Category accessibility and social perception: Some implications for the study of person memory and interpersonal judgments

Thomas K. Srull, Robert S. Wyer

Research output: Contribution to journalArticlepeer-review

Abstract

In 3 experiments the likelihood that a behavior is interpreted in terms of a particular trait category was postulated to be a function of the relative accessibility of that category in memory. 256 undergraduates performed a task designed to activate concepts associated with a particular trait category. Ss then read a description of behaviors that were ambiguous with respect to the primed trait and rated the target person along a variety of trait-related dimensions. When Ss experienced a delay between activation of trait category and acquisition of stimulus information, their ratings of the target with respect to this trait increased with the number of times the category had been activated but decreased with length of delay. When Ss experienced a delay between acquiring information and making judgments, their ratings of the target increased with both number of prior activations and length of delay. None of these effects occurred when the trait category was activated after the information had been interpreted and encoded into memory. Thus, the way in which information is initially encoded into memory often has a profound effect on subsequent judgments of the person to whom the information is relevant. (45 ref) (PsycINFO Database Record (c) 2006 APA, all rights reserved).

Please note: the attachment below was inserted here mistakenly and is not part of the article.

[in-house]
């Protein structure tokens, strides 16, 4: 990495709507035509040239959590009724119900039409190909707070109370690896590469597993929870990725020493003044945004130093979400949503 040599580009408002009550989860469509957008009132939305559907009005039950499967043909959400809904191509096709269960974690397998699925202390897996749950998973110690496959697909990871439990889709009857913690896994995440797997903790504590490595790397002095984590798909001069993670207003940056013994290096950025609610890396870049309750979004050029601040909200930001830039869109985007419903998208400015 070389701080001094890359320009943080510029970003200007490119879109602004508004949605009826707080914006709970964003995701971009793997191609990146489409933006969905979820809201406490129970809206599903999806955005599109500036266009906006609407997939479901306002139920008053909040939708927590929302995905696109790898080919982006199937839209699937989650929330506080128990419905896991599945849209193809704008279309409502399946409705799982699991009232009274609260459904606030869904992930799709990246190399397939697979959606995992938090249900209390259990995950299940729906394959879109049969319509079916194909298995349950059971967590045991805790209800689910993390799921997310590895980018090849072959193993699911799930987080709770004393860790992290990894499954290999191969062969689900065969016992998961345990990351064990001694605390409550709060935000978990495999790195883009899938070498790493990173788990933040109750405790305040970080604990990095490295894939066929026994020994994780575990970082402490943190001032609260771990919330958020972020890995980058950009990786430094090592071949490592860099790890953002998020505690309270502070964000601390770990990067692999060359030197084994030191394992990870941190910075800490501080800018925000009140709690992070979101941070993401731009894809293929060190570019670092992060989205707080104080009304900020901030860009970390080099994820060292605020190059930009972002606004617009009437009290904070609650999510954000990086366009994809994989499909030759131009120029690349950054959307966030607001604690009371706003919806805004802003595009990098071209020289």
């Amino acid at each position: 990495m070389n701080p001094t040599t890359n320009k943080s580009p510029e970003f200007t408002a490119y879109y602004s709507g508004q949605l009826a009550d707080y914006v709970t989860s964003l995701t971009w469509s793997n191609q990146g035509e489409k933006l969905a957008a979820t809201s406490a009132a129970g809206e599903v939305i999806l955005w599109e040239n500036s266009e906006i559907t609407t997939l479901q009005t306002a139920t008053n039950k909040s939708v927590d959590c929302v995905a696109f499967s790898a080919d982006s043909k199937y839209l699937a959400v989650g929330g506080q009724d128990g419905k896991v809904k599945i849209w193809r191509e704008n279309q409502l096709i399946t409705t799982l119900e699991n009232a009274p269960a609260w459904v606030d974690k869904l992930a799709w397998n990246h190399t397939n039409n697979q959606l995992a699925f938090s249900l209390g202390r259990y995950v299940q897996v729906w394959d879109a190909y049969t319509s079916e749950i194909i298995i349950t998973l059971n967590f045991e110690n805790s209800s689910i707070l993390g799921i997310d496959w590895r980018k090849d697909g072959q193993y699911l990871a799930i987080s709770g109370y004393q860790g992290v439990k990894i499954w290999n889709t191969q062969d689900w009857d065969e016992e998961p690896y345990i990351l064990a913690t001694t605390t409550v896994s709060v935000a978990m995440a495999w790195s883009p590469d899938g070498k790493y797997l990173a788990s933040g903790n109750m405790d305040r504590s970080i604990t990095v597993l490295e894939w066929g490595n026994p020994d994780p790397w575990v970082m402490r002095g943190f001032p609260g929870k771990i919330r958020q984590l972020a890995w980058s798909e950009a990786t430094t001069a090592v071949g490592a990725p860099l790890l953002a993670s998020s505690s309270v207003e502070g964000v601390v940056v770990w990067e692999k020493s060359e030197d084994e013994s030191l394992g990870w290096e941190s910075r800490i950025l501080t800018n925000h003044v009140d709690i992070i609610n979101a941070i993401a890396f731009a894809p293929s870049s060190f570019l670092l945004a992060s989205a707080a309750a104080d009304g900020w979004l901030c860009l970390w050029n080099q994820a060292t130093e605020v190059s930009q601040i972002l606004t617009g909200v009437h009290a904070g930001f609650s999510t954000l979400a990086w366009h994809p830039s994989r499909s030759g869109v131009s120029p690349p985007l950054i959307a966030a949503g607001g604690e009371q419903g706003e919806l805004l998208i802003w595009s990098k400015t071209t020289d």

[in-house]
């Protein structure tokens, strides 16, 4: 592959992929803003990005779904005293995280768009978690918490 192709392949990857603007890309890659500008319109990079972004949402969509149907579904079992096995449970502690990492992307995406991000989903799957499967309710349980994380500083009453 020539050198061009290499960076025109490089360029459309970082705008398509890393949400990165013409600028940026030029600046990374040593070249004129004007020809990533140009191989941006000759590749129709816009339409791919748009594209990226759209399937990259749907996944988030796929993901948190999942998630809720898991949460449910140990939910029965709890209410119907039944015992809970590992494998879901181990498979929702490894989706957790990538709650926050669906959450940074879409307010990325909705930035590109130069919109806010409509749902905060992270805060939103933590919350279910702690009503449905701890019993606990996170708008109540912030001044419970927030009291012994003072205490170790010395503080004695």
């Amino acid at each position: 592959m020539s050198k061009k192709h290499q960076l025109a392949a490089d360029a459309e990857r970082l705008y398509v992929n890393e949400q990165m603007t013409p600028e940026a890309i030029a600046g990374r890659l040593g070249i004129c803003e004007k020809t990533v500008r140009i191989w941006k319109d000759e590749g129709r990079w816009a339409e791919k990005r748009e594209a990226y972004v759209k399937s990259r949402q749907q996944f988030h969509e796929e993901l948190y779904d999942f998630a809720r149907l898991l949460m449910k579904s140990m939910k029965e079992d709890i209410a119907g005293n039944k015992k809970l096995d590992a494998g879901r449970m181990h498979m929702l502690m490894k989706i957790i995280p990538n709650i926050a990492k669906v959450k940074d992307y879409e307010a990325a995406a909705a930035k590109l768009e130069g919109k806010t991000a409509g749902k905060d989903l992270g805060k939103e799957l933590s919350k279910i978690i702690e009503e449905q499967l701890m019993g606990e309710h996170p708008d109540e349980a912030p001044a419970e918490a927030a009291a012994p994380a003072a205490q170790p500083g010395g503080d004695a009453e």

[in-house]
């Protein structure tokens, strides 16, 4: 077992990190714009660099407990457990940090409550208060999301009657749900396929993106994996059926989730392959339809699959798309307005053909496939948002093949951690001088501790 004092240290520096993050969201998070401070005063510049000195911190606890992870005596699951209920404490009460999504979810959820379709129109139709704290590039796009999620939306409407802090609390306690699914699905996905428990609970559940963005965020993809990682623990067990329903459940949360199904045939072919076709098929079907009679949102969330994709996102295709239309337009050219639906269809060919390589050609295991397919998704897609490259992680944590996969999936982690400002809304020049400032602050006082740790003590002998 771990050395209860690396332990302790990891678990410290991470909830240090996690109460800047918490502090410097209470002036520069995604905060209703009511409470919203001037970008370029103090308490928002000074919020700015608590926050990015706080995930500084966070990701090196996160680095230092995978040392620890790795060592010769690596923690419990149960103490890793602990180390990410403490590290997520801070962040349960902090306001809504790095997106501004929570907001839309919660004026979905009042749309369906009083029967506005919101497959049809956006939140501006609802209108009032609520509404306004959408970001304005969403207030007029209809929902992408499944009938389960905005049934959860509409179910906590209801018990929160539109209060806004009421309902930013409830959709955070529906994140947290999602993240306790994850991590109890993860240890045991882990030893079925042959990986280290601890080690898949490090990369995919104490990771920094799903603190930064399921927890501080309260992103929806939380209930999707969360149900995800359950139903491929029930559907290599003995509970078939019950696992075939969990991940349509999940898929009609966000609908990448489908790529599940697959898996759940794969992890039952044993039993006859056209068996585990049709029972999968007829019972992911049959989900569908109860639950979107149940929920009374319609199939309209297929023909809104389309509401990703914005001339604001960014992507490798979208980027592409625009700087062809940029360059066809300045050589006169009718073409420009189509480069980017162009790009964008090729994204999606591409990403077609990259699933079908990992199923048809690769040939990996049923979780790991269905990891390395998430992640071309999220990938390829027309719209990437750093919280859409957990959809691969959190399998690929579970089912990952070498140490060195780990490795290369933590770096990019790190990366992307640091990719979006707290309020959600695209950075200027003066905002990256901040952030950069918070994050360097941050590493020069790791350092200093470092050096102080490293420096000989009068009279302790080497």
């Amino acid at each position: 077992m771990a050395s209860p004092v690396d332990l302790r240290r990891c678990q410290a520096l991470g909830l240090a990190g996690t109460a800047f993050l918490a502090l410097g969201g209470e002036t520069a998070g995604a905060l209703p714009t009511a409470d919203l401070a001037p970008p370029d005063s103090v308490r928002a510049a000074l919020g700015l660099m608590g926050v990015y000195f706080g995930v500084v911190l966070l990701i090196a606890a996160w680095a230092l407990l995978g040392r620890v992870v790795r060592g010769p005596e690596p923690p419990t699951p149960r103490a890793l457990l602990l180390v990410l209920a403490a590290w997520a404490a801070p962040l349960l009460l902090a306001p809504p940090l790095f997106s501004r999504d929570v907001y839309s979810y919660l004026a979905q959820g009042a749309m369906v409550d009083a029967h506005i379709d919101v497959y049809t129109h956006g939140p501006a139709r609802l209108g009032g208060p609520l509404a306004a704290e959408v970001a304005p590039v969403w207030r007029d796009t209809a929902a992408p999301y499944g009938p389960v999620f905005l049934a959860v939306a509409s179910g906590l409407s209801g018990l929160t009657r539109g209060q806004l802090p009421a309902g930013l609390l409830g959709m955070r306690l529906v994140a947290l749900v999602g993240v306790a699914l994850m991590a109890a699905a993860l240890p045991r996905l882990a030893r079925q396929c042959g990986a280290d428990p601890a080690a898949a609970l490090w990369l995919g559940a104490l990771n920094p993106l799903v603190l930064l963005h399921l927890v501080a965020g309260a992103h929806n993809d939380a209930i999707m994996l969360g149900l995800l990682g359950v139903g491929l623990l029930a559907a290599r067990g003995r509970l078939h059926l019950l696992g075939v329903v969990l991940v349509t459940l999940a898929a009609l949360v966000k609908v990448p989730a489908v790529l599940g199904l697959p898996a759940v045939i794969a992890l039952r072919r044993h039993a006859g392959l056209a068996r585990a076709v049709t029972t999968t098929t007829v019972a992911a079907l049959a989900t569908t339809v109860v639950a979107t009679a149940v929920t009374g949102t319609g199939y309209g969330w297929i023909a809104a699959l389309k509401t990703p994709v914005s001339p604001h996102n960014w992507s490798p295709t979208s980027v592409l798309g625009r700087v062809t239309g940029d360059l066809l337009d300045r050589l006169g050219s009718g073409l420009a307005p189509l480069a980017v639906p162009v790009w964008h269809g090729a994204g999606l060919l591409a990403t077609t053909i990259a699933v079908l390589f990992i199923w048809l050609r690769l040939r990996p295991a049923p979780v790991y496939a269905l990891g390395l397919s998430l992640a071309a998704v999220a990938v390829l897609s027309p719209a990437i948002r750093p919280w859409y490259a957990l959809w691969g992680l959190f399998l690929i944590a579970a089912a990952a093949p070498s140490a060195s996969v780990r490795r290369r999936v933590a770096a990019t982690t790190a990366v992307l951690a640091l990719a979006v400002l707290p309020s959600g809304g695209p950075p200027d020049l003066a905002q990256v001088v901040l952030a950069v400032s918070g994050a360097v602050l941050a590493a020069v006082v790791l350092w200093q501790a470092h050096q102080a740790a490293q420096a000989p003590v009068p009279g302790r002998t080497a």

Original languageEnglish (US)
Pages (from-to)841-856
Number of pages16
JournalJournal of personality and social psychology
Volume38
Issue number6
DOIs
StatePublished - Jun 1980
Externally publishedYes

Keywords

  • trait category accessibility through priming, subsequent attribution of trait to target person, college students

ASJC Scopus subject areas

  • Social Psychology
  • Sociology and Political Science

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